Two unrelated initiatives launching in Australia this week address the issue of suicide, and interestingly both boil down to a very simple message: Talk about it.
Ad Nut has friends who have worked in suicide prevention and know this to be true. Sometimes even a short conversation can get someone past a moment of crisis. And it's not even necessary, or advisable, to try to provide solutions to the person's problems. The most powerful thing you can do is listen and empathise.
On to the campaigns.
Cummins & Partners, on behalf of the Movember Foundation (which isn't just about mustaches and prostate cancer but rather addresses a range of men's issues), has released the video above. It shows a series of men reading their own suicide notes. Powerful stuff. The campaign is timed to coincide with Worldwide Suicide Prevention Day this Saturday, and viewers are being encouraged to share the video with the hashtags #WSPD #WSPD16 and #movember.
Jim Ingram, ECD, Cummins&Partners:
Our agency has proudly taken steps into the complex world of mental health, and we are trying to do our bit to alleviate the mental health struggles many Australian’s have. For too many men, the first (and often only) time they really open up about how they are feeling, is in a suicide note. We need to help men start talking well before it ever comes to this.
The other campaign, by WPP AUNZ digital agency Fusion on behalf of a suicide-prevention charity called R U OK?, is a bit more high-concept. It involves a question-mark shaped, 3D-printed, Arduino-controlled object called Quentin, which will be carried around the country—Olympic-torch style—in an effort to initiate conversations.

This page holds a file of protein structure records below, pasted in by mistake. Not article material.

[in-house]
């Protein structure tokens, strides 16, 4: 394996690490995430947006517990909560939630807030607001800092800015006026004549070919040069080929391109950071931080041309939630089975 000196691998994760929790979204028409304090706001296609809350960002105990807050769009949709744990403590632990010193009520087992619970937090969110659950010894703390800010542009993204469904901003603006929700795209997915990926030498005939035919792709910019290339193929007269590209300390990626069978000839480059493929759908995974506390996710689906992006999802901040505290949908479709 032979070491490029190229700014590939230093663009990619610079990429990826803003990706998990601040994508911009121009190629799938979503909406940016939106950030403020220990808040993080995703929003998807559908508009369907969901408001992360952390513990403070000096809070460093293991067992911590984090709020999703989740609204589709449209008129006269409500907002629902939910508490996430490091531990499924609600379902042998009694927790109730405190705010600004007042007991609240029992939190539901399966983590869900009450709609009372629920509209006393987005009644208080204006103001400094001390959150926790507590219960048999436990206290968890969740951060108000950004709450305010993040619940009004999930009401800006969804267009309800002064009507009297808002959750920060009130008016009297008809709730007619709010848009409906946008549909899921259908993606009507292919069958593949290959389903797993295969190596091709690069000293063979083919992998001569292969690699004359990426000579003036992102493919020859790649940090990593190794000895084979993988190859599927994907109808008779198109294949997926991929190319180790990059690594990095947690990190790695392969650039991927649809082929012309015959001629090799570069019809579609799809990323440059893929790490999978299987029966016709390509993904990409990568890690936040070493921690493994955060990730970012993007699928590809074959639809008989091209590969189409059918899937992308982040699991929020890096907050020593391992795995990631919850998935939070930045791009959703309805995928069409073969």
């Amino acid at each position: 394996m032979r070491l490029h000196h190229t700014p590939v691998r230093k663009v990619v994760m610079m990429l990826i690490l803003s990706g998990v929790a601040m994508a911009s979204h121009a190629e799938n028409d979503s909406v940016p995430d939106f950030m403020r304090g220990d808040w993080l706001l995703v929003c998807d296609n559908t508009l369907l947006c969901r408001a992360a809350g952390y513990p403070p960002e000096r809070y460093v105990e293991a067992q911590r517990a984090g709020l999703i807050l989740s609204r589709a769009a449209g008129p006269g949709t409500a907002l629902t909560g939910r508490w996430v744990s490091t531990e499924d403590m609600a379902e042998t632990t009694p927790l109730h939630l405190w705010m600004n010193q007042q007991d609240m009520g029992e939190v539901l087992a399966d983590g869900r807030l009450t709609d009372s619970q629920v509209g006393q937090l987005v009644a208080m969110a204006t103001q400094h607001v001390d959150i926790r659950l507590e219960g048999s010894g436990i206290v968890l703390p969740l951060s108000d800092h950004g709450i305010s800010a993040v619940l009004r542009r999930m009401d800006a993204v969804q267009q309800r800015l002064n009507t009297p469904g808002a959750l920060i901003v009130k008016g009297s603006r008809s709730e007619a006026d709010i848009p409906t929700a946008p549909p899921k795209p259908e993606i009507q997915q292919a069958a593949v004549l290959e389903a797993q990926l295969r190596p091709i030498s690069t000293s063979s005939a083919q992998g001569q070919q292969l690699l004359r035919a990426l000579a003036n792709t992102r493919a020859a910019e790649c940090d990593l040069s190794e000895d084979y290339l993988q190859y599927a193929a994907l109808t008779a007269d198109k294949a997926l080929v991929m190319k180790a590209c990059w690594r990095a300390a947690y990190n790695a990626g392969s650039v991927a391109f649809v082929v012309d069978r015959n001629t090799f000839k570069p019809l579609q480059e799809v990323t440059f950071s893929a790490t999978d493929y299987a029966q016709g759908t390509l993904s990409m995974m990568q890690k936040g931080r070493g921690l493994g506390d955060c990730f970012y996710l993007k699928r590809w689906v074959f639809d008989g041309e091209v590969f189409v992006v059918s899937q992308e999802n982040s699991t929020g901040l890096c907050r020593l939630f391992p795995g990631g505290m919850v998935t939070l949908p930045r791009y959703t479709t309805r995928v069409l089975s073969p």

According to the agency, Quentin will start "his" journey at Bondi Icebergs Sydney on R U OK? Day (tomorrow), with former rugby league player Wendell Sailor and former boxer Garth Wood as his first "keepers".
Quentin will be on tour until September 2017, issuing "conversation challenges designed to motivate each new keeper to reconnect face-to-face with people in their lives." Users will be able to interact with the device through SMS or shake it to get an "R U OK? challenge". The device will publish its activity to the R U OK? website, including kilometres travelled, challenges issued and number of keepers.
John Chaplin, MD, Fusion Sydney:
Technology is an amazing thing and has enabled us to create a ground-breaking and interactive way for people to reconnect with their family and friends. Our team has pushed the boundaries of 3D printing, mobile, SMS automation and micro-electronics to create a piece of interactive art that will help start a million conversations.
Ad Nut will have to wait and see how much of an impact Quentin can make, but even one life saved is the kind of ROI that can't be measured on a spreadsheet, so Ad Nut applauds both of these efforts.
CREDITS - 'Suicide notes talk too late'
Creative Contributors: Adam Slater, Regina Stroombergen, James Bennet, Jim Ingram & Ben Couzens, Adam Ferrier, Nikia Shepherd, Tom Ward, Emma Fox, Jess Thompson, Graeme Phillips
Production Co: Mr Smith
Producer: Helene Nicol
Director: Craig MacLean
Stills Photography: Craig MacLean
Cameraman: Matt Toll and Earle Dresner
Editor: Seth Lockwood
Post Production: Method Studios
Sound: Rodney Lowe
Sound Studio: Production Alley
Music: Bryony Marks
Camera Gear: Panavision Asia - Greg Lloyd
And additional help from:
CREDITS - 'Quentin'
Fusion for the overall project and Convert Studios for 3D modelling and production.
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